Single beam thermo-optical tweezers has been used for rotating particles continuously by 360o in pitch sense. The particle is rotated by placing it in a sample chamber with a thin layer of gold coated coverslip in an optical tweezers setup. The combined effects of convection current generated from heating of water and the optical trap rotate the particle in pitch sense near the hot spot present at the gold layer. This method works effectively until a water vapor bubble is formed due to continuous heating of the gold layer. We have tried to delay the onset of bubble formation by using viscoelastic medium instead of water. Viscoelastic medium is prepared by mixing polyacrylamide in water. Pitch rotation of hexagonal shaped particle has been observed for media having different concentrations of polyacrylamide. The frequency of rotation is measured at various concentrations. A suitable mathematical function is determined empirically which can describe the change in frequency while varying the concentration.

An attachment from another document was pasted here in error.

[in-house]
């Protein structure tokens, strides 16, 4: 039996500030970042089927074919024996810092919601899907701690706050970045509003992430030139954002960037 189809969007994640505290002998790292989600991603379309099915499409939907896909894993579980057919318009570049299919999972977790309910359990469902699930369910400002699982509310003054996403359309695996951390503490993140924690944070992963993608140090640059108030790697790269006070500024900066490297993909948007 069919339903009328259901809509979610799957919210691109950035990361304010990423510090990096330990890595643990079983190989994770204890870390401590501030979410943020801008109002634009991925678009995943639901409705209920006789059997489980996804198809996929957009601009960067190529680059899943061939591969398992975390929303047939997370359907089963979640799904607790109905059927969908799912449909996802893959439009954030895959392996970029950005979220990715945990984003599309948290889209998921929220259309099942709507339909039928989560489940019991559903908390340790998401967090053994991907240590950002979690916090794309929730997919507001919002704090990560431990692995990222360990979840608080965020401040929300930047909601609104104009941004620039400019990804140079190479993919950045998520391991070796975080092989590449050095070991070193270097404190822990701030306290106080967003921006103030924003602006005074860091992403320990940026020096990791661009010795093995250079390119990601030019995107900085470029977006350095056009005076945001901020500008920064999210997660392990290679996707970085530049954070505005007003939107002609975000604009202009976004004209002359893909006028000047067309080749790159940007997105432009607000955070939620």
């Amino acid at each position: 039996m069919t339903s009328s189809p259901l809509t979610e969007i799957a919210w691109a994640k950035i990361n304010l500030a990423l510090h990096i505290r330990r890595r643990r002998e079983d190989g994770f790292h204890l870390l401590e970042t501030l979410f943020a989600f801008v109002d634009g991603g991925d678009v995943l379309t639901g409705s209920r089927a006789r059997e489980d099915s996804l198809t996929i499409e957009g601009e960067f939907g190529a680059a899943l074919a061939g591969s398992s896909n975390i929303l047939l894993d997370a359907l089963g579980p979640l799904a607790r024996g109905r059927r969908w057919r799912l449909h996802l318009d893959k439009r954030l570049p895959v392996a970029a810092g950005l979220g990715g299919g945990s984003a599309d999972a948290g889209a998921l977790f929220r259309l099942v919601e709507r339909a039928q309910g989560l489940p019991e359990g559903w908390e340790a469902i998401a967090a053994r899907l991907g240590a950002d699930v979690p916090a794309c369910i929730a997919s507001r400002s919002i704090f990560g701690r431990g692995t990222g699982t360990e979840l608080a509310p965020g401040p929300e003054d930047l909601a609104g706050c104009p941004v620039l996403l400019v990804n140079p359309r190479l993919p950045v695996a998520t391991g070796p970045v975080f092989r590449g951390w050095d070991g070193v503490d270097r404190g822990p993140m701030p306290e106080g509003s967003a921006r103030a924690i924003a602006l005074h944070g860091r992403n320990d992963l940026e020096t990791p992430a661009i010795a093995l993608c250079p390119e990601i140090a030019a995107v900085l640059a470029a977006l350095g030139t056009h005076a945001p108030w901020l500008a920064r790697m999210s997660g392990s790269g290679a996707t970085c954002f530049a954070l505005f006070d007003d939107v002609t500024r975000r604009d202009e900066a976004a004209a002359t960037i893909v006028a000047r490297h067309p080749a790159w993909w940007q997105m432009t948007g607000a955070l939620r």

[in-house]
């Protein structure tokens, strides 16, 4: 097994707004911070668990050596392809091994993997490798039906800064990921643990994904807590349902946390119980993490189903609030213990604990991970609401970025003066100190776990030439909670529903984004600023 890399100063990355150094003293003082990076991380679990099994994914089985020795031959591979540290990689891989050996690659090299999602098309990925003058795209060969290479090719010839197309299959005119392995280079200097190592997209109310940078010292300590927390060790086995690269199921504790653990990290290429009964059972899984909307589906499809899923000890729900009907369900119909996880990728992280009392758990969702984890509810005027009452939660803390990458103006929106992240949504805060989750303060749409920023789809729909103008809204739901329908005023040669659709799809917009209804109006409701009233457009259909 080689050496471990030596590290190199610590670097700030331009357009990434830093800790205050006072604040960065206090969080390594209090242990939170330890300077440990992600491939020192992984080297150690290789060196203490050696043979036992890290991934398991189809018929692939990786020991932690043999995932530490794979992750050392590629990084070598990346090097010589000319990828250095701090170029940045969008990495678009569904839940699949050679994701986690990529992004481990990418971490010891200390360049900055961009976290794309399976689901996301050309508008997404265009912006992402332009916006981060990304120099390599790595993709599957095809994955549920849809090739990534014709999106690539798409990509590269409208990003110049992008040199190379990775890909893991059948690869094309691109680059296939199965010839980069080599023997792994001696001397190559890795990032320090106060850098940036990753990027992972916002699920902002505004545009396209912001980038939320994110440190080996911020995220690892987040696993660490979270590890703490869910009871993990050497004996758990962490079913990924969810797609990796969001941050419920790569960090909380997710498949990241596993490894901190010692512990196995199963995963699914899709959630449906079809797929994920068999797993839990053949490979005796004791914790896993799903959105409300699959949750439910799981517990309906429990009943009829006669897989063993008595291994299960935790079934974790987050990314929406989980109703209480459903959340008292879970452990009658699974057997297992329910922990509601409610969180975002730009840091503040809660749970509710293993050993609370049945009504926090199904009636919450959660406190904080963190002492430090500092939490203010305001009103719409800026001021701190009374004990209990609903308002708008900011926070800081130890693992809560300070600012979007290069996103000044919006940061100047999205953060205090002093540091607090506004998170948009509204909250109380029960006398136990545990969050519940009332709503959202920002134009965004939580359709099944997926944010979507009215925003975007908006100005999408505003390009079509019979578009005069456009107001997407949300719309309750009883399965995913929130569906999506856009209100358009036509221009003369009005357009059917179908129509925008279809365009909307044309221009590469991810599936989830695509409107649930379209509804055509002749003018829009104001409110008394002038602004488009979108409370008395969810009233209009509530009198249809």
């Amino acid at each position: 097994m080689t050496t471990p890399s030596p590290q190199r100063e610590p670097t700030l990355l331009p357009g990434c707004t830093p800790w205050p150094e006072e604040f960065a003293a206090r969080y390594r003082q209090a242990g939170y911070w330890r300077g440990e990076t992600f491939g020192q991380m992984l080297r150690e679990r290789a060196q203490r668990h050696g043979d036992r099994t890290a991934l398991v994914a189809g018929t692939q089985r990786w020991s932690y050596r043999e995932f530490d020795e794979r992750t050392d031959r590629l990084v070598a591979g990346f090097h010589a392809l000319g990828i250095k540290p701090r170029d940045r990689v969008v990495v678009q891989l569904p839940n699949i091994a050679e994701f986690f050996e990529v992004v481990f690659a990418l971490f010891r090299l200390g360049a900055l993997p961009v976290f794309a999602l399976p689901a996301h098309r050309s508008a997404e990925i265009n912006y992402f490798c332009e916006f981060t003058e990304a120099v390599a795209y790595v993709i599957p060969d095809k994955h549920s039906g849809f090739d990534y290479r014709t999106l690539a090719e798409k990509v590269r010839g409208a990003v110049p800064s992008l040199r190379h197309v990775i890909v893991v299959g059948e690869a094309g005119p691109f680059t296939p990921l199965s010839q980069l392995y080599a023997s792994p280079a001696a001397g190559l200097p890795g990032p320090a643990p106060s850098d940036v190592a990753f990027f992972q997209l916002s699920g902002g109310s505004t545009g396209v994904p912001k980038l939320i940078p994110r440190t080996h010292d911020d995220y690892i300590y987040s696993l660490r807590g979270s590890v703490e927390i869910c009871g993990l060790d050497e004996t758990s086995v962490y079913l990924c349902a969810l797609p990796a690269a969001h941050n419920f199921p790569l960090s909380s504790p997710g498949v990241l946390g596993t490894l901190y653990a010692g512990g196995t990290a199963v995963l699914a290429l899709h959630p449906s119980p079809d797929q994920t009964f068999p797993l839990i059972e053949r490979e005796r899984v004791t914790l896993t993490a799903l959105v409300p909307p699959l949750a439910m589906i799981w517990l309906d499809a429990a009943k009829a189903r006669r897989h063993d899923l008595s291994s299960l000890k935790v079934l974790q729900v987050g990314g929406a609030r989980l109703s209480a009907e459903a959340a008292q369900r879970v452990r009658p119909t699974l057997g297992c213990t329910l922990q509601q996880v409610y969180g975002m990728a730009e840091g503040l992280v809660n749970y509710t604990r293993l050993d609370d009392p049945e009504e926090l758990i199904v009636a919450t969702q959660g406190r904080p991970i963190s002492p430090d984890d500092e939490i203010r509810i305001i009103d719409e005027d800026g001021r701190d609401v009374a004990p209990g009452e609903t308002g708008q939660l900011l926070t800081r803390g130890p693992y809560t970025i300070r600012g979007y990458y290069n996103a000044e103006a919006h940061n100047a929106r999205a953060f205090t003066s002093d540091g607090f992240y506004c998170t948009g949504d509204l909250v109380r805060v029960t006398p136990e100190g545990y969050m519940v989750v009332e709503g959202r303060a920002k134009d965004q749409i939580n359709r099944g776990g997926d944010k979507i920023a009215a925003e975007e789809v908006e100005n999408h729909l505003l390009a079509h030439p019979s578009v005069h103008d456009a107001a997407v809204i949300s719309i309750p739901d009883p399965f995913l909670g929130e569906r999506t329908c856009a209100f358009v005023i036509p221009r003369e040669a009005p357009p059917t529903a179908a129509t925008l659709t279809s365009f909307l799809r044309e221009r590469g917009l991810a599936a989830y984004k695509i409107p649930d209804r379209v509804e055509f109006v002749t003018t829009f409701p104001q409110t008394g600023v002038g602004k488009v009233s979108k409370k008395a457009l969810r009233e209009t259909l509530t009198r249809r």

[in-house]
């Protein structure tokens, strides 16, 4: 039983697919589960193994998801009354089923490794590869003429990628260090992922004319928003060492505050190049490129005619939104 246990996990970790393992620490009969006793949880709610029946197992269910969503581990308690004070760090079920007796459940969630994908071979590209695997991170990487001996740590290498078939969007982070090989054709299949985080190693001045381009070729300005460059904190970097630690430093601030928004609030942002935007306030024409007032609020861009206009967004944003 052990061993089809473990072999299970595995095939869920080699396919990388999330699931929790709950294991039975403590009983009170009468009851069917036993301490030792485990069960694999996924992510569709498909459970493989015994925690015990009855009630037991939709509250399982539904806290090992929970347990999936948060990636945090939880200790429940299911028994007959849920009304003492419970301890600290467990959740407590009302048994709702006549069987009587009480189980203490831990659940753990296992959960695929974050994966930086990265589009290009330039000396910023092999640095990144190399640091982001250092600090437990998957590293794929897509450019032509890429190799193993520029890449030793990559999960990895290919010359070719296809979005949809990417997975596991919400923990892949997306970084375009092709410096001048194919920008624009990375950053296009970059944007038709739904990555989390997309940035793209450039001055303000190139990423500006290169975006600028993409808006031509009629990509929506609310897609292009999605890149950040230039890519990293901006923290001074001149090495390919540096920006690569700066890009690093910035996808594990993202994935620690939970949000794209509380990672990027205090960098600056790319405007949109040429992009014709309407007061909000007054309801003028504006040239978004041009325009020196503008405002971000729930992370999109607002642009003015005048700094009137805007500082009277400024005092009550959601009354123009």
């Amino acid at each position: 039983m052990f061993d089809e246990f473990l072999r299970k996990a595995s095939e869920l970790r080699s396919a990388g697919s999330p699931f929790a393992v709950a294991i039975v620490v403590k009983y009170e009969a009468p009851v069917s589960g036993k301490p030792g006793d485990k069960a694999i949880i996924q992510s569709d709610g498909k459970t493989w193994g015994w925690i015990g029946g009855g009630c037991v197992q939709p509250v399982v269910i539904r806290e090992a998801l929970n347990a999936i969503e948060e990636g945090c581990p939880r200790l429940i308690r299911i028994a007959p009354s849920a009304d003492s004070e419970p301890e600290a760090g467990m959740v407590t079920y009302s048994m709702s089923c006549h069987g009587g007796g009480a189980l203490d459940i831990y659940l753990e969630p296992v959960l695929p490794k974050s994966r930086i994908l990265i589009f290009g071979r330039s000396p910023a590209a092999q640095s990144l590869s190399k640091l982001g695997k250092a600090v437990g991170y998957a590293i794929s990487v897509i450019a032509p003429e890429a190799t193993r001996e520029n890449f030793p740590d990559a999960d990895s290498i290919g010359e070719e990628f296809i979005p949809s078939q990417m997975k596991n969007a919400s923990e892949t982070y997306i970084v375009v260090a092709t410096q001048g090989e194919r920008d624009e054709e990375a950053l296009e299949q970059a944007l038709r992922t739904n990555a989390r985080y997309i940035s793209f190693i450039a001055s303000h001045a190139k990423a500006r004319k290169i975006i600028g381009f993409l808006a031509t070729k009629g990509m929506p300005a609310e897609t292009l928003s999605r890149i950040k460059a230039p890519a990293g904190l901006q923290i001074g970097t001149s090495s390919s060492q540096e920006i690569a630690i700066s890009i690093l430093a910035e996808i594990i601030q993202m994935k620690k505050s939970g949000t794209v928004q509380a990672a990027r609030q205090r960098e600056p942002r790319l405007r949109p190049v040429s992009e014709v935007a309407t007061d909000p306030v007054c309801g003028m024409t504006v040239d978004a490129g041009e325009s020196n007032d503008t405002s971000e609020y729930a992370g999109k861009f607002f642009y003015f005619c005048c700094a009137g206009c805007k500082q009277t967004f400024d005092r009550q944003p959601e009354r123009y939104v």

It is well known that thermo-optical tweezers leads to deposition of continuous patterns on substrates mediated by Marangoni convection currents around micro-bubbles. While performing the deposition, we also find that there is an accompanying emission. On first look, one would expect this to be thermal broadband emission. However, the spectrum of emission seems to start from green and extend all the way to near infra red. Such peak wavelengths would correspond to 3000 K or even higher. Generation of such high temperatures at the local hot spot would melt the glass substrate. However, such melting facets have never been seen. Thus we speculate that the emission is actually two photon fluorescence from the incident light on the deposited pattern. Soft Oxometallate material is known to exhibit photoluminescence in the green-red region of spectrum. This kind of emission is also observed in carbon nanotubes when incident with a focused 1064 nm light, the origin of which appears to be similar multiphoton fluorescence processes.